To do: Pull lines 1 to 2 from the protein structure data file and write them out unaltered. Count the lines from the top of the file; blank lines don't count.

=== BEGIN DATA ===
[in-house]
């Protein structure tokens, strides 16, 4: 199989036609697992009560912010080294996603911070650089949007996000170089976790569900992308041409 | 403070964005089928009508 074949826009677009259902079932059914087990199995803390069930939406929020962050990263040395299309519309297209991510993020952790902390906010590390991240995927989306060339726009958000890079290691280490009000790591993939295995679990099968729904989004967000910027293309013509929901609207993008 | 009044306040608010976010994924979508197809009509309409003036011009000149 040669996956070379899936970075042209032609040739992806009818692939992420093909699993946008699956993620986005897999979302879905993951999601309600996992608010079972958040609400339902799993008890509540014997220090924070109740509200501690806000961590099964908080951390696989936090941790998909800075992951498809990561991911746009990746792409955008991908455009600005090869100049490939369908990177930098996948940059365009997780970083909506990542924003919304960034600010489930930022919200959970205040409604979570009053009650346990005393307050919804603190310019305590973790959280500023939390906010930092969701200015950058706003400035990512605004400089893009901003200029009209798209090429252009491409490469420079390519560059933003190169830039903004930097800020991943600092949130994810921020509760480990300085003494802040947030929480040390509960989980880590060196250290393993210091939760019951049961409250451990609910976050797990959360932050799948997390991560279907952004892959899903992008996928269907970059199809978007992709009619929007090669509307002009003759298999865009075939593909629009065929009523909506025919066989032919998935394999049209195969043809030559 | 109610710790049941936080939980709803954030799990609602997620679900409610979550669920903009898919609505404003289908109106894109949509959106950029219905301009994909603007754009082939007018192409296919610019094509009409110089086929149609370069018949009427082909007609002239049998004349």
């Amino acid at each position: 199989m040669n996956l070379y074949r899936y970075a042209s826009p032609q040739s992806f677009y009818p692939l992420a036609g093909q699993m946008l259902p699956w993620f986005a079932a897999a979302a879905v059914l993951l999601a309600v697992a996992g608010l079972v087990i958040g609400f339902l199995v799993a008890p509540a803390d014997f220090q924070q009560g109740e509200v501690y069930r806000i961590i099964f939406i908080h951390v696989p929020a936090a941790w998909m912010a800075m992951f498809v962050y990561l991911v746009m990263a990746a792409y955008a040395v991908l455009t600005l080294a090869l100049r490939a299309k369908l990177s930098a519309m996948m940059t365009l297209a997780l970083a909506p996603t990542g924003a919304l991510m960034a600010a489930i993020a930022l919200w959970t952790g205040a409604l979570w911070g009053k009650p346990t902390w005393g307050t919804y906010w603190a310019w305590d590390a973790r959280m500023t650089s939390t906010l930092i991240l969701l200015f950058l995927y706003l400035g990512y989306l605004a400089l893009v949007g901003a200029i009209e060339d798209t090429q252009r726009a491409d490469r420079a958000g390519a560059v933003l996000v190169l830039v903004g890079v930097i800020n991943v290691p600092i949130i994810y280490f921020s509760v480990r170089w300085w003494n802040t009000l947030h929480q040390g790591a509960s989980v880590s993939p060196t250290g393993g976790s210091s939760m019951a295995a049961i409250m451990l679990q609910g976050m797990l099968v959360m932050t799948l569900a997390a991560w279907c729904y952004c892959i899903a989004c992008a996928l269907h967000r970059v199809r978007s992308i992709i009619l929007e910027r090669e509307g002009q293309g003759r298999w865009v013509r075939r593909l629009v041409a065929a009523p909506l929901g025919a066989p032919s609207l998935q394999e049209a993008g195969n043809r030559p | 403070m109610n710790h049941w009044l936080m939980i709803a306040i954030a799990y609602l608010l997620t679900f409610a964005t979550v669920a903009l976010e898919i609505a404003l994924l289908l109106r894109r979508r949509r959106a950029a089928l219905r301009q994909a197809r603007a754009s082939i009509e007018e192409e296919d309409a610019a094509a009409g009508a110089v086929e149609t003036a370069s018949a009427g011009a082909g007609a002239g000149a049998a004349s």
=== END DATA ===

[in-house]
């Protein structure tokens, strides 16, 4: 199989036609697992009560912010080294996603911070650089949007996000170089976790569900992308041409 | 403070964005089928009508 074949826009677009259902079932059914087990199995803390069930939406929020962050990263040395299309519309297209991510993020952790902390906010590390991240995927989306060339726009958000890079290691280490009000790591993939295995679990099968729904989004967000910027293309013509929901609207993008 | 009044306040608010976010994924979508197809009509309409003036011009000149 040669996956070379899936970075042209032609040739992806009818692939992420093909699993946008699956993620986005897999979302879905993951999601309600996992608010079972958040609400339902799993008890509540014997220090924070109740509200501690806000961590099964908080951390696989936090941790998909800075992951498809990561991911746009990746792409955008991908455009600005090869100049490939369908990177930098996948940059365009997780970083909506990542924003919304960034600010489930930022919200959970205040409604979570009053009650346990005393307050919804603190310019305590973790959280500023939390906010930092969701200015950058706003400035990512605004400089893009901003200029009209798209090429252009491409490469420079390519560059933003190169830039903004930097800020991943600092949130994810921020509760480990300085003494802040947030929480040390509960989980880590060196250290393993210091939760019951049961409250451990609910976050797990959360932050799948997390991560279907952004892959899903992008996928269907970059199809978007992709009619929007090669509307002009003759298999865009075939593909629009065929009523909506025919066989032919998935394999049209195969043809030559 | 109610710790049941936080939980709803954030799990609602997620679900409610979550669920903009898919609505404003289908109106894109949509959106950029219905301009994909603007754009082939007018192409296919610019094509009409110089086929149609370069018949009427082909007609002239049998004349």